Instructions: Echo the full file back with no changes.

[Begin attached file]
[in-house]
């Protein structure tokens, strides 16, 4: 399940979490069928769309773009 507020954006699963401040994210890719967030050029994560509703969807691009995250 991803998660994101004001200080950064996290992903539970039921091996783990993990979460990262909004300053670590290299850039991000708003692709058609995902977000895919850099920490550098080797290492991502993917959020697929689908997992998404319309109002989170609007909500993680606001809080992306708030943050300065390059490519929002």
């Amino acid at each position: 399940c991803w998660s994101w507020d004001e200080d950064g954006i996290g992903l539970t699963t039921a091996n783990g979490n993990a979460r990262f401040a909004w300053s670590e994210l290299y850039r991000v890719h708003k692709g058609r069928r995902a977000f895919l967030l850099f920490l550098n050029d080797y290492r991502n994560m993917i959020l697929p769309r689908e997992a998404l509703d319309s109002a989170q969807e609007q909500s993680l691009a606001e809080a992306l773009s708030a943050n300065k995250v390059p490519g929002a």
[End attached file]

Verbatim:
[in-house]
């Protein structure tokens, strides 16, 4: 399940979490069928769309773009 507020954006699963401040994210890719967030050029994560509703969807691009995250 991803998660994101004001200080950064996290992903539970039921091996783990993990979460990262909004300053670590290299850039991000708003692709058609995902977000895919850099920490550098080797290492991502993917959020697929689908997992998404319309109002989170609007909500993680606001809080992306708030943050300065390059490519929002």
């Amino acid at each position: 399940c991803w998660s994101w507020d004001e200080d950064g954006i996290g992903l539970t699963t039921a091996n783990g979490n993990a979460r990262f401040a909004w300053s670590e994210l290299y850039r991000v890719h708003k692709g058609r069928r995902a977000f895919l967030l850099f920490l550098n050029d080797y290492r991502n994560m993917i959020l697929p769309r689908e997992a998404l509703d319309s109002a989170q969807e609007q909500s993680l691009a606001e809080a992306l773009s708030a943050n300065k995250v390059p490519g929002a």